Home Fellowships

Are home fellowships, where believers gather at the place where someone lives in order to learn about God and worship him, found in the New Testament? How many of them existed? Does God approve of them?

Our modern society is accustomed to believers of ANY faith gathering in unique buildings. Churches, Synagogues, Mosques, Temples, and other buildings constructed for the express purpose of worship exist throughout the world. For first century Christians, however, such dedicated structures to meet in (except for the rare Synagogue) simply did not exist. Home fellowships were, in many cases, the ONLY way believers could come together as a group, in peace and with those of the same mind, to learn about God.

There is direct evidence of the early church gathering in what we would today call 'home fellowships' for the purpose of worship and study. When Paul wrote his first epistle to the Corinthians in 56 A.D. he mentioned a group of believers coming together each Sabbath at the place where fellow laborers Priscilla and Aquila lived (1Corinthians 16:19).

Paul wrote his epistle to Philemon sometime during 61 to 63 A.D. when he was in Rome (Acts 28). His greeting makes clear that there were Christians meeting where Philemon resided (Philemon 1 - 2).

In the area around Laodicea there appears to be have been two groups of Christians meeting. Paul's epistle to believers in Colossae makes a direct reference to a church meeting at someone's residence (Colossians 4:15). He then mentions "the church of the Laodiceans" (verse 16), which might have been another of several fellowships meeting in the area.

The Jerusalem church seems to have initially used their dwellings for food and to commune with one another (Acts 2:46). Later, church leaders used places where people lived, near the Temple, to help spread the gospel and encourage Christians in the way of God (Acts 5:42).

Before his conversion, Saul (before he became Paul) persecuted believers. Luke tells us that Saul was so zealous that he entered one dwelling after another looking for fellowships who met in order to arrest and throw them jail (Acts 8:3). Why did he do this? The answer is simple. They were the places where the church met for Biblical instruction and for learning about Jesus.

 
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In the spring of 44 A.D., during another wave of persecution, where people lived were still utilized for assembling Christians together. We know this because the book of Acts tells us that one on Jerusalem's fellowships got together, when Peter was arrested and thrown in jail, to pray for him (Acts 12:1 - 5).

When Paul stayed in Corinth (Acts 17:11) for about a year and half he first started preaching in synagogues. When the Jews rejected him and his message he, as he always did, began to preach to Gentiles. He also began to stay where a man named Titius lived. Soon, the house becomes the center of Paul's ministry in the city and a gathering place for new Christians.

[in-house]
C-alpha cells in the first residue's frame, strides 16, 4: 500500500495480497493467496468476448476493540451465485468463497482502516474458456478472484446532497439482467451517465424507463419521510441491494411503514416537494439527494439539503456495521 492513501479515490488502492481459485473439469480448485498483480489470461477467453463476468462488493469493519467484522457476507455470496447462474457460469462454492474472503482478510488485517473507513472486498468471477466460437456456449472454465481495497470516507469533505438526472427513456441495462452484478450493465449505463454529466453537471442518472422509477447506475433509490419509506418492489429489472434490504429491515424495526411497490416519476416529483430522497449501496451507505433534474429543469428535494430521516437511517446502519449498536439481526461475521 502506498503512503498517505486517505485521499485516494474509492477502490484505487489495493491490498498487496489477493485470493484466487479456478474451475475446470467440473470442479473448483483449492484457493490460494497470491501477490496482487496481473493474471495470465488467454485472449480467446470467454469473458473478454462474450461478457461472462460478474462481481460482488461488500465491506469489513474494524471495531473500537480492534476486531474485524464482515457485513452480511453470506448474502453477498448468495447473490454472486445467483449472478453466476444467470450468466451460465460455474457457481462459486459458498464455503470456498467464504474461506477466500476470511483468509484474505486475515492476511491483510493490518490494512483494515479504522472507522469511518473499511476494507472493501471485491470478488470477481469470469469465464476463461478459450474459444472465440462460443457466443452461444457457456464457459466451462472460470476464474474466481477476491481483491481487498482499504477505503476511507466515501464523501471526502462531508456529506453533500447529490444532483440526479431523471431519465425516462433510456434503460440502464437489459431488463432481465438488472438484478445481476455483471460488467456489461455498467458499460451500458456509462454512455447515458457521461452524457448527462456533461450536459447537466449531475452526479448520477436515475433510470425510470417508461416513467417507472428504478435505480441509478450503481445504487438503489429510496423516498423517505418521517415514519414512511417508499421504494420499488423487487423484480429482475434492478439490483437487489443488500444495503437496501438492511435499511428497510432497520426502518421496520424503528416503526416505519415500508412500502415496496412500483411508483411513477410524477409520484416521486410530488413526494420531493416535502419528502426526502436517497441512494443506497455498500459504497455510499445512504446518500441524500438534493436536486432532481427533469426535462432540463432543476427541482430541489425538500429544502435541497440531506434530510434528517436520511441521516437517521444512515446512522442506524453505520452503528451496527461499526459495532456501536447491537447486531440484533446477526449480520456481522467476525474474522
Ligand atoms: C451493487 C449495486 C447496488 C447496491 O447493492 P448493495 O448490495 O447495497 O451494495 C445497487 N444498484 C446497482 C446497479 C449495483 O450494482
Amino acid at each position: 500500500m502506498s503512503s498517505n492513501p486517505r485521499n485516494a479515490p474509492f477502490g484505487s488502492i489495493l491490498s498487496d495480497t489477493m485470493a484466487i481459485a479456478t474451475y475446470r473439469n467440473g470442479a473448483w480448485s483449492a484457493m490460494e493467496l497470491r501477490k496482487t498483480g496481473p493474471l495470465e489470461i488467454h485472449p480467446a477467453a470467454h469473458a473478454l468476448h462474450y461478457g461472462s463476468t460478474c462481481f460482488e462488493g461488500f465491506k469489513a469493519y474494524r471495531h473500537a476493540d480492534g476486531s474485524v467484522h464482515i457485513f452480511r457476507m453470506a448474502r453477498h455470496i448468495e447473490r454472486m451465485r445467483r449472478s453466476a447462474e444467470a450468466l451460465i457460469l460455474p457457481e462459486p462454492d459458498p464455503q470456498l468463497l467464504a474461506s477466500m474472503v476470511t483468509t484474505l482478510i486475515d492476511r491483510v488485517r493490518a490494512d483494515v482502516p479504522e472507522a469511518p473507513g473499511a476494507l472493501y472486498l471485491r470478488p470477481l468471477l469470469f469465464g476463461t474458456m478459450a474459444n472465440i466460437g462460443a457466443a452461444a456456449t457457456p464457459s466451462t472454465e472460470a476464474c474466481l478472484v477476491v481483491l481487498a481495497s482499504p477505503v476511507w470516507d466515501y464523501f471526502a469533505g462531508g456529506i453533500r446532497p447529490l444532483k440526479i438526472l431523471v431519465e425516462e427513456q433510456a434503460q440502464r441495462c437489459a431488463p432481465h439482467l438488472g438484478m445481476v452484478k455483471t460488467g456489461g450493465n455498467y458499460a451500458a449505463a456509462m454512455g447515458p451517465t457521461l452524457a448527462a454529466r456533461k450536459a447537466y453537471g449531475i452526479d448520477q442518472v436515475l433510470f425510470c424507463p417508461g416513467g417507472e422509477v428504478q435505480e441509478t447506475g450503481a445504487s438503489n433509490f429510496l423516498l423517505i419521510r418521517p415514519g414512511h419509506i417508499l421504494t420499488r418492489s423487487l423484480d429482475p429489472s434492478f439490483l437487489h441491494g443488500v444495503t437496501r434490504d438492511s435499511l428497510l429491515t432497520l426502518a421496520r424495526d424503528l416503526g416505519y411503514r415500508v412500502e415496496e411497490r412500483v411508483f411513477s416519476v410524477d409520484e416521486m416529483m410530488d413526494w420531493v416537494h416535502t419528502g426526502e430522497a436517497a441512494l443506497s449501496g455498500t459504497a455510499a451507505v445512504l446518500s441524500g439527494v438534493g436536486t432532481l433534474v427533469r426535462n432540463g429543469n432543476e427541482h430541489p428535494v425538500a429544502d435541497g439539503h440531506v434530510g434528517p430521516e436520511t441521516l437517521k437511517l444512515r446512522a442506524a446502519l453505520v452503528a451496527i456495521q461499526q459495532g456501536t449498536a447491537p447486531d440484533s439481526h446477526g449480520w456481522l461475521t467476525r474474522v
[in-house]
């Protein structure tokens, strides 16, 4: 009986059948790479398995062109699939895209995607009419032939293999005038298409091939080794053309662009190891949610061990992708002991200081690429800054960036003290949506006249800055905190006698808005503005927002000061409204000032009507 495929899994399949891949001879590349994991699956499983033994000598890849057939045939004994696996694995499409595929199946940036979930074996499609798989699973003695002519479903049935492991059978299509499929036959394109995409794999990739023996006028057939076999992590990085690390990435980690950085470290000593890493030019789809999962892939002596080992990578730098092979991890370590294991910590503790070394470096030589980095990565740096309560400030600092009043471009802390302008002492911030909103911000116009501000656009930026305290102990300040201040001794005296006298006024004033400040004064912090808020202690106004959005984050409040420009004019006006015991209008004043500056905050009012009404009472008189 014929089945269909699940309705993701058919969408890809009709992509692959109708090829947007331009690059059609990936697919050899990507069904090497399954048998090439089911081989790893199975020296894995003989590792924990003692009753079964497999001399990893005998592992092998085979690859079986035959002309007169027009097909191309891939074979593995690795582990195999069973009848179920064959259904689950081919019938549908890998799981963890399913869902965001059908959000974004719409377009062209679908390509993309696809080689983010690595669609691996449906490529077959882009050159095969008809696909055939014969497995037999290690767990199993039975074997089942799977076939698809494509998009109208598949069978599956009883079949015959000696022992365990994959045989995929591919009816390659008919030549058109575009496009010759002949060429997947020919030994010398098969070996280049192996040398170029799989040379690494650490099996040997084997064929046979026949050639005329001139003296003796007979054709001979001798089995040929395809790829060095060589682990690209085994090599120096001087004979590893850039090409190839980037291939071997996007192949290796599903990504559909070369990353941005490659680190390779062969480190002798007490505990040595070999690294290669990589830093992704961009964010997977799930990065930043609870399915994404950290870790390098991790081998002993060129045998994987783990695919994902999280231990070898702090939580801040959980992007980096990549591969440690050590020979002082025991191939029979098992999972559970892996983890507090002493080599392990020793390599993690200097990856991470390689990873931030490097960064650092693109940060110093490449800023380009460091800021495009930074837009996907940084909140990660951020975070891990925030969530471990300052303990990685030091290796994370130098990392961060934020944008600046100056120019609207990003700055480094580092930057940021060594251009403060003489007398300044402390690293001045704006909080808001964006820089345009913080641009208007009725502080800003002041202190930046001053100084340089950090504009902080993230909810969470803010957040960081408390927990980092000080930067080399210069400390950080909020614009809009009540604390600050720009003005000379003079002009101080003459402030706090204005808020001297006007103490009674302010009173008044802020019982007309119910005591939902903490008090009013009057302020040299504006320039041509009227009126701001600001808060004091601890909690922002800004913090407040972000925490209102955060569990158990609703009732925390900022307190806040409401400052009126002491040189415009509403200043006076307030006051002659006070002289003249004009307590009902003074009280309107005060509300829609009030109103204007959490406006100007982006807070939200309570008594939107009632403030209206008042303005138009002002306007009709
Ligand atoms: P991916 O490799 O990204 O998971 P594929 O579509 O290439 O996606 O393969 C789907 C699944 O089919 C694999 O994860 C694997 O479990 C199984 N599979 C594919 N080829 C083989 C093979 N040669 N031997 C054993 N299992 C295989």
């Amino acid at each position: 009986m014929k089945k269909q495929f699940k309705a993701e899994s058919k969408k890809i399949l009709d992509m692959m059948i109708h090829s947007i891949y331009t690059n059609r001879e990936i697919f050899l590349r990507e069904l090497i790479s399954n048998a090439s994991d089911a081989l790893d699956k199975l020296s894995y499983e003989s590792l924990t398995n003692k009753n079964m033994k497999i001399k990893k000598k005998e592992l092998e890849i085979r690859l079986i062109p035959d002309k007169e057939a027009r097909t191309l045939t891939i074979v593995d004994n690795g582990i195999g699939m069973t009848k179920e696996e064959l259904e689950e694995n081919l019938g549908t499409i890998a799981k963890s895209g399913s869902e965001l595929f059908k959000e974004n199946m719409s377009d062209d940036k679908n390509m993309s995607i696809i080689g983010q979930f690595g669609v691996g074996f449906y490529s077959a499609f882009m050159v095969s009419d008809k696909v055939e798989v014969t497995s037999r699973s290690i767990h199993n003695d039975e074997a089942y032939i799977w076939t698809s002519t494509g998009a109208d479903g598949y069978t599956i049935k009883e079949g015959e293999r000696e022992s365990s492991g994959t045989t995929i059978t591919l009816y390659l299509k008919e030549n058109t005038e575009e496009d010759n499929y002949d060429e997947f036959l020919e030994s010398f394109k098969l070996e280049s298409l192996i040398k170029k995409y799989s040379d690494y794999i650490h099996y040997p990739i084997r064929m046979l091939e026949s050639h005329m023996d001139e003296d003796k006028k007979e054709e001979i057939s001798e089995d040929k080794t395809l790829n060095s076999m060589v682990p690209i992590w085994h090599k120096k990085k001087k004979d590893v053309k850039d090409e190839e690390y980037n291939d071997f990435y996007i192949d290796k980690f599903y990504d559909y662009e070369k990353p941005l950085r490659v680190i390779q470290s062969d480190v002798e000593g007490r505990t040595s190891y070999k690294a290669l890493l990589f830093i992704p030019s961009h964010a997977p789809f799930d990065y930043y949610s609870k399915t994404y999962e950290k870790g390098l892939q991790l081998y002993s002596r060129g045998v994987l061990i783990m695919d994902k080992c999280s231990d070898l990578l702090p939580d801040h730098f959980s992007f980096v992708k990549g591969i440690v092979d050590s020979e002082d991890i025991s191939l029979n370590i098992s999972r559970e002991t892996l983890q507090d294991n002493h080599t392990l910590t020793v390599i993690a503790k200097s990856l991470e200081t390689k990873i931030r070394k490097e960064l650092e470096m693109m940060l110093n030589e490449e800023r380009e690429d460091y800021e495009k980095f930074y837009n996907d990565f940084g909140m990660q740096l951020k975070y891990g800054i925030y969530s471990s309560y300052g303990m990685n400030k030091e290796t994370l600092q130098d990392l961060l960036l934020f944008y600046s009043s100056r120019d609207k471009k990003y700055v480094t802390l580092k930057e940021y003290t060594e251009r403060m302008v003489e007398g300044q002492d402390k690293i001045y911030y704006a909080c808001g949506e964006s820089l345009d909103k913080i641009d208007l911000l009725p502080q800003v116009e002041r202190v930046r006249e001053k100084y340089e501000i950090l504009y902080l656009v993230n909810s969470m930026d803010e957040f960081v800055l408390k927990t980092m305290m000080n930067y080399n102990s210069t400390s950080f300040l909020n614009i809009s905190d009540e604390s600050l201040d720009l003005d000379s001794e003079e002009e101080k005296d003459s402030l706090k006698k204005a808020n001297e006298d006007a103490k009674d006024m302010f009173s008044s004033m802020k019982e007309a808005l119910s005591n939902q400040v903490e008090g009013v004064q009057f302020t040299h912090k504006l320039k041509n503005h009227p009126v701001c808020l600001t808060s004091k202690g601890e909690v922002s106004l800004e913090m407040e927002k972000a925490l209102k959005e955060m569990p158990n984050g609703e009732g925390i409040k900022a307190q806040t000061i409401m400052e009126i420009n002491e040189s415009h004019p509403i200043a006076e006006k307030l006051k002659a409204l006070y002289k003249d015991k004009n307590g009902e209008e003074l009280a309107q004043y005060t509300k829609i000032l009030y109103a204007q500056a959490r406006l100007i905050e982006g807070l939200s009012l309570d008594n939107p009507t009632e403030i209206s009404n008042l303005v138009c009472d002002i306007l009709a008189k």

Toward the end of his third missionary journey Paul meets in Miletus with elders from the Ephesus church (Acts 20:17). Reminding them of his integrity as a preacher, he states he never withheld anything helpful when he taught in the fellowships conducted where they resided (verse 20). The apostle preached in these places because that is where Christians met.

Subverting believers

Paul, in a letter written directly to Titus in 63 A.D., warns him about self-willed men who teach false doctrine.

"For there are many . . . who rebel and deceive others with their nonsense. 11 It is necessary to stop their talk, because they are upsetting whole families ('houses' in the Greek) by teaching what they should not" (Titus 1:10 - 11).

At the time Paul wrote, there existed those who would journey to home fellowships on the Sabbath spreading their false doctrine. Timothy, Paul's trusted friend, also received a similar warning from him (2Timothy 3:5 - 6). In his Second Epistle, John instructs the host of a home church to NOT let anyone in the door, especially during the time of worshipping God and learning from his word, that does not teach sound doctrine (2John 1:10).

Conclusion

At least twenty-one home fellowships are found scattered throughout the New Testament. After the death of Jesus, the early church or "ekklesia" met mostly in small groups where someone lived. These gatherings show us it is perfectly acceptable to meet in this fashion for the express purpose of learning what the Bible teaches and worshipping God.

Additional Study Materials
Map of Apostle Paul's
First Missionary Journey
Map showing important
events in the early church
 
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